Bob Aaron email@example.com
November 5, 2000
Province draws line on sloppy documentation
Users of Ontario's land registry offices got a double whammy this week with twin announcements that are certain to shake up the stakeholders in the system - lawyers, vendors and purchasers, and freelance conveyancers and title searchers.
First, the bad news.
In response to increasing sloppiness in document preparation by lawyers and other users of land registry offices, the registration division of the Consumer and Commercial Relations ministry has invoked tough new standards which will place timely completion of many real estate transactions in jeopardy.
Ministry staff report with increasing frequency that some of the million-plus property registration documents presented to land registry offices each year have contained obvious mistakes, or blanks where there should be information.
As well, a document - like a deed or mortgage - presented for registration may contain an unverified alteration - such as a deletion or a hand-written addition. When registry office staff do not know when the change was made, they will assume the change was made before the document was signed. But now, where an alteration is required to a document which has been presented for registration, the change may not be made unless it is signed or initialled by the person who originally signed the document.
When a change is required to a sworn statement, it must be initialled by the person who swore the document and the person who administered the oath (the commissioner or notary public). Where alterations are made to a document after it has been presented once, land registry office staff will assume that registrants have obtained proper authorization from their clients to make necessary amendments.
Registry office staff will no longer assist in making unauthorized changes to documents, statements, affidavits or declarations, and they will not register documents where they have actually witnessed unauthorized alterations.
As well, registry office employees will not question the authenticity of any alteration to a document made just out of their line of vision unless they have actual knowledge that it was unauthorized or that the signatures or initials do not belong to the parties who originally signed it.
The problem with the new policy - as well-intentioned as it may seem - is that while the lawyers or their agents are at the registry office trying to close the transactions, the clients are somewhere else in the city - usually far from the Registry Office - moving their furniture and belongings.
Even if the client is available on a moment's notice to initial the document, the person attempting to register the document is bounced out of the lineup, and again has to wait his or her turn behind 200 or 300 other people on a busy day.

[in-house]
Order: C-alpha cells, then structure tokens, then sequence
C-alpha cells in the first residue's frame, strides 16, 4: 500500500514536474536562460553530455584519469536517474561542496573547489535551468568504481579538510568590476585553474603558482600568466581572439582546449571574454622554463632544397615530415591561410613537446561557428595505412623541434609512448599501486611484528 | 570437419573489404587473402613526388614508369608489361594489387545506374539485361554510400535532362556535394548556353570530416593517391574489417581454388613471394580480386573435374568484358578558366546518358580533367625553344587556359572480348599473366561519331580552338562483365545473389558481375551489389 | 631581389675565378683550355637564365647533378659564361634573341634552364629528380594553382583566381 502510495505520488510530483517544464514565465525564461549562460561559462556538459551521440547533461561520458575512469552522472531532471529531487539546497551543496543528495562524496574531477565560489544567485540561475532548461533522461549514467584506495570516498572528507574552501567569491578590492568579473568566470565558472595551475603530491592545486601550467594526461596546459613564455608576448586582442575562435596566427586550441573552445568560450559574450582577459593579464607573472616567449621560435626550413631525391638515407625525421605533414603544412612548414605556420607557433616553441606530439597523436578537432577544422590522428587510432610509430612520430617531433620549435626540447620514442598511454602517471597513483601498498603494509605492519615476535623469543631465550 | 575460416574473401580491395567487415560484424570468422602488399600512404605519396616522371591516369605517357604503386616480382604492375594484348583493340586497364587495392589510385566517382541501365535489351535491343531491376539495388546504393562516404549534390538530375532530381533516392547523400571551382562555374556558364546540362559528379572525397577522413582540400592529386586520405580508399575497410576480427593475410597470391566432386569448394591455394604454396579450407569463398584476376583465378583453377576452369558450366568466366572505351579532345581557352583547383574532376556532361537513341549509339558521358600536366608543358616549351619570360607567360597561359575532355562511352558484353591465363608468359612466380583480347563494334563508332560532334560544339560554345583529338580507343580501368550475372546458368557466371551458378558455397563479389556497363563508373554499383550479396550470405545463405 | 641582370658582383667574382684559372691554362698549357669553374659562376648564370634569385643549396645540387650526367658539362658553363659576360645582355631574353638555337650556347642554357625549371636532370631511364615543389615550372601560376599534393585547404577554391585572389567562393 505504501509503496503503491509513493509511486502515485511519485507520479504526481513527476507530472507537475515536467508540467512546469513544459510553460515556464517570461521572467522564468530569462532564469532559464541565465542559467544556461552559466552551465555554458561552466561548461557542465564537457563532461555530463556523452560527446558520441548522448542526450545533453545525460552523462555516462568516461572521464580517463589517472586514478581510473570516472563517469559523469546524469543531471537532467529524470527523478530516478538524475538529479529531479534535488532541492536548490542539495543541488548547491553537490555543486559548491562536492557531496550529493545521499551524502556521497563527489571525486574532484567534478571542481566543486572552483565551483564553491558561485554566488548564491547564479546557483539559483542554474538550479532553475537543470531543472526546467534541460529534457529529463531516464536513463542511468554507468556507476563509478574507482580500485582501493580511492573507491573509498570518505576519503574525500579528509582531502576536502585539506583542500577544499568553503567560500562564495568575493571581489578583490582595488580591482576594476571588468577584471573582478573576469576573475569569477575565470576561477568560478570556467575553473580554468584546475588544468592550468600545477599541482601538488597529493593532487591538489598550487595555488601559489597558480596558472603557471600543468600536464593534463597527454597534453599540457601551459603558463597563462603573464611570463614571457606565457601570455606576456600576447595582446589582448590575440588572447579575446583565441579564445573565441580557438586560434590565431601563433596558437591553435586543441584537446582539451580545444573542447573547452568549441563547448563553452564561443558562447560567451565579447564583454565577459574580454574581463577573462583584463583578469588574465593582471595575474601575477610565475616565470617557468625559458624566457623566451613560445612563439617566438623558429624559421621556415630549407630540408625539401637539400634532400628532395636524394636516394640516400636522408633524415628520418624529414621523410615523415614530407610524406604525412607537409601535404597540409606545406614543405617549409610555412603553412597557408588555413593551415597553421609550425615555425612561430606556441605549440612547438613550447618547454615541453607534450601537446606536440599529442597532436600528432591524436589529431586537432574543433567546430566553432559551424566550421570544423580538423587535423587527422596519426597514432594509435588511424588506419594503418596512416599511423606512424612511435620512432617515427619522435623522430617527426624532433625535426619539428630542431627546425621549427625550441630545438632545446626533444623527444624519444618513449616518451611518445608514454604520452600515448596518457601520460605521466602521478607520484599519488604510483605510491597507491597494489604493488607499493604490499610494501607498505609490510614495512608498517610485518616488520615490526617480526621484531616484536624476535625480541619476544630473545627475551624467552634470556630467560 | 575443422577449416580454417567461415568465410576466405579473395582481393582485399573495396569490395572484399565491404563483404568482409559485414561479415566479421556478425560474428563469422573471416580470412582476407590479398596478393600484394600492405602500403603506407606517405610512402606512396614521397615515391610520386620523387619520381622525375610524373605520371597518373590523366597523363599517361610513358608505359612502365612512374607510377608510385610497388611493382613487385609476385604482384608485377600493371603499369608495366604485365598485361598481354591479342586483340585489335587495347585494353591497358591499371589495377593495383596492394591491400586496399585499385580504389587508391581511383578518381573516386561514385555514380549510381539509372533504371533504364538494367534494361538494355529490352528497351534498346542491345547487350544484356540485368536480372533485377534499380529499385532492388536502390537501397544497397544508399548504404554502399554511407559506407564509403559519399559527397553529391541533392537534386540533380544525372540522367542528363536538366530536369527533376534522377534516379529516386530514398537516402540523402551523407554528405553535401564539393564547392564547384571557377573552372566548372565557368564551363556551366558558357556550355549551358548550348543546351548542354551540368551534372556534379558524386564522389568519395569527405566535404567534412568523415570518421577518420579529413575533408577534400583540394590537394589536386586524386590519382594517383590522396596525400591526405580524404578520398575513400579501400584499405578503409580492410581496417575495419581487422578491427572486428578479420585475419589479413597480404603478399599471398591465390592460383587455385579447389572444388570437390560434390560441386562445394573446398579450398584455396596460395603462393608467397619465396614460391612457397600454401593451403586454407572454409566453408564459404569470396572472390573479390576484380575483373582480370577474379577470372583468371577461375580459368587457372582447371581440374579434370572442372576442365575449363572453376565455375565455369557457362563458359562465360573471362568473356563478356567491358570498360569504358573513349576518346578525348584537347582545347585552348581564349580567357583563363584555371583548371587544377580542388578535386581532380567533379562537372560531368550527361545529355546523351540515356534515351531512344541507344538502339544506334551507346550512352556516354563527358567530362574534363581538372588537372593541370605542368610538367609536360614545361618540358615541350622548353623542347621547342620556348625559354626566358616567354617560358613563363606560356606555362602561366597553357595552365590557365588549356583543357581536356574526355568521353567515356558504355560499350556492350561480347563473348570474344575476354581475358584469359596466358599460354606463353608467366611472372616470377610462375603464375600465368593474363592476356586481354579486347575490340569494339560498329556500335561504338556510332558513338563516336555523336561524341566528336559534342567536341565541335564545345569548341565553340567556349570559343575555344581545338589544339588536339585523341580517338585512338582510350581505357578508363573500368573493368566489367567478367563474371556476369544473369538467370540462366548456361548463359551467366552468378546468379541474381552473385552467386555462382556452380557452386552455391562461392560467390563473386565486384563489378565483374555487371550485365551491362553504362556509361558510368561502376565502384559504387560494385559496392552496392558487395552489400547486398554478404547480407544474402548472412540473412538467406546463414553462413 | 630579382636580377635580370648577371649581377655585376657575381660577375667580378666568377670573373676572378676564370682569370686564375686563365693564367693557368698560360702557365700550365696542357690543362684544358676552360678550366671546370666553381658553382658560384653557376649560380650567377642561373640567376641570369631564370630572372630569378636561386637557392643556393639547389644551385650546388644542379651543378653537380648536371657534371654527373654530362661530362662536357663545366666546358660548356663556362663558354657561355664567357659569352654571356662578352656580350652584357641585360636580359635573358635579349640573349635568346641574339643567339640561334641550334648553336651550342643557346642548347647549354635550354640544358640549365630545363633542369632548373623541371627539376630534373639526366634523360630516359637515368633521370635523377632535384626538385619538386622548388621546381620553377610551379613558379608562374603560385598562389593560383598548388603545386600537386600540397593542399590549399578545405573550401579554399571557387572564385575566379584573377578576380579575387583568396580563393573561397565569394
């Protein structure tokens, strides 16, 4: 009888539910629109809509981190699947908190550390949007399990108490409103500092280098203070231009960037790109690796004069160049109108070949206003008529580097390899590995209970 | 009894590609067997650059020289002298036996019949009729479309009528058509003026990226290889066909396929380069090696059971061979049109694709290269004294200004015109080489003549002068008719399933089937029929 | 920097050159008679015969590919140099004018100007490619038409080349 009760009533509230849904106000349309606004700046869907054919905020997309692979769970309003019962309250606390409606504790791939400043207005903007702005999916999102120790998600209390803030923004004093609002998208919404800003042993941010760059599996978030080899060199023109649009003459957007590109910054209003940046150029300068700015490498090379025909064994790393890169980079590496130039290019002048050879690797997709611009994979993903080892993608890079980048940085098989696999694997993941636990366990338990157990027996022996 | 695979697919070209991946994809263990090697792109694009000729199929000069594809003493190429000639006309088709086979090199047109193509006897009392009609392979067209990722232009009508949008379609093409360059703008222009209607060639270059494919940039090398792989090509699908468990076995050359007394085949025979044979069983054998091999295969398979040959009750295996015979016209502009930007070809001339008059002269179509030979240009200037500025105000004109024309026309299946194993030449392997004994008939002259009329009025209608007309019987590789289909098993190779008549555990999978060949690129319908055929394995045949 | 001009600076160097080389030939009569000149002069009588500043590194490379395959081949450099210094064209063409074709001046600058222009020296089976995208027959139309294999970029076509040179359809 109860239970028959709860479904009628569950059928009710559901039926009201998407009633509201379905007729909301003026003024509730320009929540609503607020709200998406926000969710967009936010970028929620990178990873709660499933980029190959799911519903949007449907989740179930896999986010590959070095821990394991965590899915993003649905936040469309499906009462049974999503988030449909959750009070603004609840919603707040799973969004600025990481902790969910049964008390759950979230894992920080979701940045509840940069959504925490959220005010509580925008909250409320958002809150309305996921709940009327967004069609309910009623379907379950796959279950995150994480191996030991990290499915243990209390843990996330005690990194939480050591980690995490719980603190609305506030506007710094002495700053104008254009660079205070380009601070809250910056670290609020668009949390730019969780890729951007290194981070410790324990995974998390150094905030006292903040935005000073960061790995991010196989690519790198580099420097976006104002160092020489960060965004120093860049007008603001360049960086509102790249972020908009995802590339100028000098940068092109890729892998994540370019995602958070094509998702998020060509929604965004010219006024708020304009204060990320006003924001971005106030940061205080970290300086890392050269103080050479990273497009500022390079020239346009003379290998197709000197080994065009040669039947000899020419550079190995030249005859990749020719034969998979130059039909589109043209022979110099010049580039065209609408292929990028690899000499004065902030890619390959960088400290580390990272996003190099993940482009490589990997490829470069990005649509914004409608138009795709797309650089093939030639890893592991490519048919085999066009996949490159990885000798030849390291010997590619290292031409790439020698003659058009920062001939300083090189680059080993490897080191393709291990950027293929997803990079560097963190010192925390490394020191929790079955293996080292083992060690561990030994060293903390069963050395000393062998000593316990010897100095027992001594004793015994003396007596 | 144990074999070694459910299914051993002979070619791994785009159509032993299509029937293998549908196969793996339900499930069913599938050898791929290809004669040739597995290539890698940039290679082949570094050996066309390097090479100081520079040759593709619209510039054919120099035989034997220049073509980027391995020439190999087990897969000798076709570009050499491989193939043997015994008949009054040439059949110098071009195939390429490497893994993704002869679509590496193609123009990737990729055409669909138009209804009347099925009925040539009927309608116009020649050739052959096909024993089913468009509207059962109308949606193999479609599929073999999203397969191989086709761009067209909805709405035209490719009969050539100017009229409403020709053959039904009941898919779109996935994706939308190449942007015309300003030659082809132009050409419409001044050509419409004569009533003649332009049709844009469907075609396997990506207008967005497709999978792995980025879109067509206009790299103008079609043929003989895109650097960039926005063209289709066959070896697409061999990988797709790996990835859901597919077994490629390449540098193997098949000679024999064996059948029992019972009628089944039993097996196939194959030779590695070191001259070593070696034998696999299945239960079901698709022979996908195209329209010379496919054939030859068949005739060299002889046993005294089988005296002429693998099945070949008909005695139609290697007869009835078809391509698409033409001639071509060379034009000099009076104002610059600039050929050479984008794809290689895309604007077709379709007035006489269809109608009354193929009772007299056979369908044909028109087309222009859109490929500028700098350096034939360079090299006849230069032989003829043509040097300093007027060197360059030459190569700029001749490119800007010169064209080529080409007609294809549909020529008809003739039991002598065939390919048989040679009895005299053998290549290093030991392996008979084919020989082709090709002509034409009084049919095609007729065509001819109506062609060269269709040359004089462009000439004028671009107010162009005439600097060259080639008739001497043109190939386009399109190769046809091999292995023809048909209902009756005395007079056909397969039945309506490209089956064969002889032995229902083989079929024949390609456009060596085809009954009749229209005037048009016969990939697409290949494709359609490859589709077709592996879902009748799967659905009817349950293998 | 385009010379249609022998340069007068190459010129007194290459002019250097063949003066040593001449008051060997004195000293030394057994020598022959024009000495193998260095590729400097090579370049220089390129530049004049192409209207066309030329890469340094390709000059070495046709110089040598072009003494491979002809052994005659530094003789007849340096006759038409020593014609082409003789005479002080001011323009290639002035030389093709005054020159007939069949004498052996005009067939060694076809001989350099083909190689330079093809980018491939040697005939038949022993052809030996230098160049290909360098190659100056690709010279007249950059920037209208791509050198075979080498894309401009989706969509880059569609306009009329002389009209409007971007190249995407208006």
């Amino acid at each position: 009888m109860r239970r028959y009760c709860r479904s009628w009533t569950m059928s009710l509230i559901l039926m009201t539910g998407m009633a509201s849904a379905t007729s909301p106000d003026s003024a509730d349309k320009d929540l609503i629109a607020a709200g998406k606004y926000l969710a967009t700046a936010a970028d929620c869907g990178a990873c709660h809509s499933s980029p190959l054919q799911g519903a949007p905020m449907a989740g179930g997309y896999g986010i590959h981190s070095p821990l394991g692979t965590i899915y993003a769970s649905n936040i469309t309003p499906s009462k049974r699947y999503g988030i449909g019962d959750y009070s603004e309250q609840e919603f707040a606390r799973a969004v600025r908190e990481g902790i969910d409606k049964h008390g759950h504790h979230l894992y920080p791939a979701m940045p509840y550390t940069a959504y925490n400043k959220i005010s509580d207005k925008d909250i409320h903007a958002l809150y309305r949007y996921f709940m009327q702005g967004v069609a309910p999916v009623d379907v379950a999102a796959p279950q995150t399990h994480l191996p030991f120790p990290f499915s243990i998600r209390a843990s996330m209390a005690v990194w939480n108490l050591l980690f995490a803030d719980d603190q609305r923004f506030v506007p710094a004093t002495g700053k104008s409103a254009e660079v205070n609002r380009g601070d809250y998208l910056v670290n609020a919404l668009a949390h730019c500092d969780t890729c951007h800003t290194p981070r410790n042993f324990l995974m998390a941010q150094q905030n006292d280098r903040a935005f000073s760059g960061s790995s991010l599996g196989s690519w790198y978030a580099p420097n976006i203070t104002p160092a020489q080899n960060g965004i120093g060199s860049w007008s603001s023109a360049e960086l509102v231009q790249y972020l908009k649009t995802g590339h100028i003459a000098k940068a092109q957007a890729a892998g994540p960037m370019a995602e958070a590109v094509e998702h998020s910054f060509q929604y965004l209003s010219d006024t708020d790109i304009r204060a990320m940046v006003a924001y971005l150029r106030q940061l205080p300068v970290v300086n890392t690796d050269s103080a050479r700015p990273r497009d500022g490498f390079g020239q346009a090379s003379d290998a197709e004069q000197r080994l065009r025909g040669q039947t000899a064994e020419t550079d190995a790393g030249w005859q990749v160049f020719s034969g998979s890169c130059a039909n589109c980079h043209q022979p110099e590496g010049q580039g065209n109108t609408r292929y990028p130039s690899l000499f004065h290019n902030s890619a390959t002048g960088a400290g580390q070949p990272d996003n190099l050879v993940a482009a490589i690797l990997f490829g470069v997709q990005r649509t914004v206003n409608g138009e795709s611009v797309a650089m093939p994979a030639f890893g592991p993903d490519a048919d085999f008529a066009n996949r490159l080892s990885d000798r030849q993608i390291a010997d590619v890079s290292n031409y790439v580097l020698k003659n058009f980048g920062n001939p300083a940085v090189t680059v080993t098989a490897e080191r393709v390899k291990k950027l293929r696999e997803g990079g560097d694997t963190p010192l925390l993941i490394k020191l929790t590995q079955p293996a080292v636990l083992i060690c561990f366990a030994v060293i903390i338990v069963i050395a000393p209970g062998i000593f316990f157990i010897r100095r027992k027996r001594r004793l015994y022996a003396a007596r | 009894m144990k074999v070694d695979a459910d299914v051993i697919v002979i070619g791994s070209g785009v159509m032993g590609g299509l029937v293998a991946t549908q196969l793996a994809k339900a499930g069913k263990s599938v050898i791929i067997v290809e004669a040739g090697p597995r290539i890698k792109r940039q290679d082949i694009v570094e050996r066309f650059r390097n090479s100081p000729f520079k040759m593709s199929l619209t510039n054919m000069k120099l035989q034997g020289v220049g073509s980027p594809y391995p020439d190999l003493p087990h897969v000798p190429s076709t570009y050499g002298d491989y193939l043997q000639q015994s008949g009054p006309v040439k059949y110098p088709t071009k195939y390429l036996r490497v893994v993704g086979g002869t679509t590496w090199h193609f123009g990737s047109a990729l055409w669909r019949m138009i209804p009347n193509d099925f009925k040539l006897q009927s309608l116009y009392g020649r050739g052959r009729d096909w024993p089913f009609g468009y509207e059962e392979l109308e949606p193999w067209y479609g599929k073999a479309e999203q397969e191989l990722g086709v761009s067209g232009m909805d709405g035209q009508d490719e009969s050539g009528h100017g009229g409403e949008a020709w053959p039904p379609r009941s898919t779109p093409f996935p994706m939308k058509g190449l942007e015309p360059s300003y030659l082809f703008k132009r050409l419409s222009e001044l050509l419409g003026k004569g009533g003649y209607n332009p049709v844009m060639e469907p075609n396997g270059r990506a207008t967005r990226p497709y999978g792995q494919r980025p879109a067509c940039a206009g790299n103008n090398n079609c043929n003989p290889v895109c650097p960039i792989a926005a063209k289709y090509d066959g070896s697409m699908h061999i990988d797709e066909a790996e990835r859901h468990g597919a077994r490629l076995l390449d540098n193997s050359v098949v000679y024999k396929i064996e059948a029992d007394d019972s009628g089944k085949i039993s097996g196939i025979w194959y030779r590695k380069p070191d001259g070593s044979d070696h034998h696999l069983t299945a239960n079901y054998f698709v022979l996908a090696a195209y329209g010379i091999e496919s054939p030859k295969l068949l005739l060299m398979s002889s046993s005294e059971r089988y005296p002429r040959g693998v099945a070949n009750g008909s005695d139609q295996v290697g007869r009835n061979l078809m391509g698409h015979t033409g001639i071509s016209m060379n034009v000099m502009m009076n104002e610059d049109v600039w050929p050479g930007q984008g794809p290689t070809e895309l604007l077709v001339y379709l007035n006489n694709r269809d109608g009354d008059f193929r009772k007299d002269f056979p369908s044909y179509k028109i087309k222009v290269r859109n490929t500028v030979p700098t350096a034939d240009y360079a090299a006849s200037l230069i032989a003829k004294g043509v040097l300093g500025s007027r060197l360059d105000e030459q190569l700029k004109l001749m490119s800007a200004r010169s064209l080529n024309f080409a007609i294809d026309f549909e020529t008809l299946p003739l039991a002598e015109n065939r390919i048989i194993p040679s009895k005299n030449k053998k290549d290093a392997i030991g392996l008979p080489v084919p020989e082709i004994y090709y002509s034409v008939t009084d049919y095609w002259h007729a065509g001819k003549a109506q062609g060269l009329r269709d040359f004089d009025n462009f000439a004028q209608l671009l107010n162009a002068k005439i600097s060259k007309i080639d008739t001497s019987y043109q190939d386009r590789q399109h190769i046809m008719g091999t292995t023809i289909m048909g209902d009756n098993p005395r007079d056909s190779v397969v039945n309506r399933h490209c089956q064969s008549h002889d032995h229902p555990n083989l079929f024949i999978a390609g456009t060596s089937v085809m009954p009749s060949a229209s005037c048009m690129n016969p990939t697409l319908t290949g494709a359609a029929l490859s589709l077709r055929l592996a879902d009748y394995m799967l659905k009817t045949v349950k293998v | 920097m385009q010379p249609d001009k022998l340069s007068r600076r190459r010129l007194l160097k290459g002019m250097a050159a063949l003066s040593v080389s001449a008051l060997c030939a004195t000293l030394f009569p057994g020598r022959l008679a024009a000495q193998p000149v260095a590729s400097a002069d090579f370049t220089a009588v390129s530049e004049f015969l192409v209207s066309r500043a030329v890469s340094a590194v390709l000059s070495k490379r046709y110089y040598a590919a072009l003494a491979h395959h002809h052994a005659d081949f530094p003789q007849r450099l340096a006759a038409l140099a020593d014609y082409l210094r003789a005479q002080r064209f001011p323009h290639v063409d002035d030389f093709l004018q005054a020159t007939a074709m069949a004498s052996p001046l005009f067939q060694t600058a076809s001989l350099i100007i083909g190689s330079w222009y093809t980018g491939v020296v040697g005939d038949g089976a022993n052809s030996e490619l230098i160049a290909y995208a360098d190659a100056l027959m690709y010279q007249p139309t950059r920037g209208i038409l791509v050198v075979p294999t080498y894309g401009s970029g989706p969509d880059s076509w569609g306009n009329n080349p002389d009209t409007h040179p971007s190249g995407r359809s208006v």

Often, due to staff cutbacks, the clock runs out on the lineups, and the transactions cannot be registered that day.
Since the new policy was announced recently, registry office counter staff have noticed a significant improvement in the quality of documents being presented for registration. One hopes this will continue.
Lawyers may also start getting short powers of attorney authorizing them or their agents to make alterations to signed documents on the day of closing. Whether the ministry will accept such authorizations remains to be seen.
And now, more bad news. On Dec. 5, 2000, some land registry office fees increase. The cost for viewing the title records of each property jumps from $5 to $8. Registration of each new document goes from $50 to $60.
Registering a document in the Land Titles system jumps from $50 to $60 where electronic registration is not yet available (including offices at Toronto, Newmarket and Whitby). At the province's four Land Titles Offices that are equipped for electronic registration of documents without signatures, document registration charges jump to $70 across the counter, and $70.70 if handled remotely. The $70.70 includes a $60 registration charge, a $10 user fee and GST on the user fee. This is in addition to the cost of the Teraview electronic registration (``e-reg'') software.
For the moment, no other costs change, but a rise in the fees charged by sheriffs to search personal liens or a boost in Land Transfer Tax (which already brings in $580 million) is not out of the question.
John Dalgleish, a spokesperson for the Real Property Registration branch, told me this week that the fee increase is the first in the last seven years, and was implemented to help fund the modernization of the registry office and speed up implementation of the electronic commerce environment.
Eventually, the plan is to have every one of Ontario's 4.3 million property titles automated for remote electronic searching and electronic registration without signatures. Currently, about 2.87 million properties are online and, by the end of the next fiscal year, the target is 3.1 million.
The fee increases may mean an extra $23 to $43 per transaction, but combined with even worse fee boosts from municipalities like Toronto, they make it considerably more expensive to close every real estate transaction.
Bob Aaron is a leading Toronto real